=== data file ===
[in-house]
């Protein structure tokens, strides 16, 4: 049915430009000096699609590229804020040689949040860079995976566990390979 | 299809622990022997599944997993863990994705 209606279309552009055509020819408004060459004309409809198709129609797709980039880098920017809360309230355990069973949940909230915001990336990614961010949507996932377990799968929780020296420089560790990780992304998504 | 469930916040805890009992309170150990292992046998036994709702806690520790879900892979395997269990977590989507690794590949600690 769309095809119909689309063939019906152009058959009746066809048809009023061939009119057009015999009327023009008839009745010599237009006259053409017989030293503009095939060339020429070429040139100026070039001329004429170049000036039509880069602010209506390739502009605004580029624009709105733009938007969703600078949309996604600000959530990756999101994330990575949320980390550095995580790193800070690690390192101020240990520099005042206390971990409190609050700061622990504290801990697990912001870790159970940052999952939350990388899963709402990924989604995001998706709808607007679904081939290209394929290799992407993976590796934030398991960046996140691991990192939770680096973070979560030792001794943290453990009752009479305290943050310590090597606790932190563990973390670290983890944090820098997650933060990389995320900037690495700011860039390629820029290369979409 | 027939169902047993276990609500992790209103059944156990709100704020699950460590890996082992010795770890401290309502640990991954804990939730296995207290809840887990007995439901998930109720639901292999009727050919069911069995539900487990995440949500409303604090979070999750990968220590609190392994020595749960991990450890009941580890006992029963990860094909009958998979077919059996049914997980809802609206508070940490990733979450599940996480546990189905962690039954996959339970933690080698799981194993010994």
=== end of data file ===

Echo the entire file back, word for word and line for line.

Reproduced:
[in-house]
């Protein structure tokens, strides 16, 4: 049915430009000096699609590229804020040689949040860079995976566990390979 | 299809622990022997599944997993863990994705 209606279309552009055509020819408004060459004309409809198709129609797709980039880098920017809360309230355990069973949940909230915001990336990614961010949507996932377990799968929780020296420089560790990780992304998504 | 469930916040805890009992309170150990292992046998036994709702806690520790879900892979395997269990977590989507690794590949600690 769309095809119909689309063939019906152009058959009746066809048809009023061939009119057009015999009327023009008839009745010599237009006259053409017989030293503009095939060339020429070429040139100026070039001329004429170049000036039509880069602010209506390739502009605004580029624009709105733009938007969703600078949309996604600000959530990756999101994330990575949320980390550095995580790193800070690690390192101020240990520099005042206390971990409190609050700061622990504290801990697990912001870790159970940052999952939350990388899963709402990924989604995001998706709808607007679904081939290209394929290799992407993976590796934030398991960046996140691991990192939770680096973070979560030792001794943290453990009752009479305290943050310590090597606790932190563990973390670290983890944090820098997650933060990389995320900037690495700011860039390629820029290369979409 | 027939169902047993276990609500992790209103059944156990709100704020699950460590890996082992010795770890401290309502640990991954804990939730296995207290809840887990007995439901998930109720639901292999009727050919069911069995539900487990995440949500409303604090979070999750990968220590609190392994020595749960991990450890009941580890006992029963990860094909009958998979077919059996049914997980809802609206508070940490990733979450599940996480546990189905962690039954996959339970933690080698799981194993010994």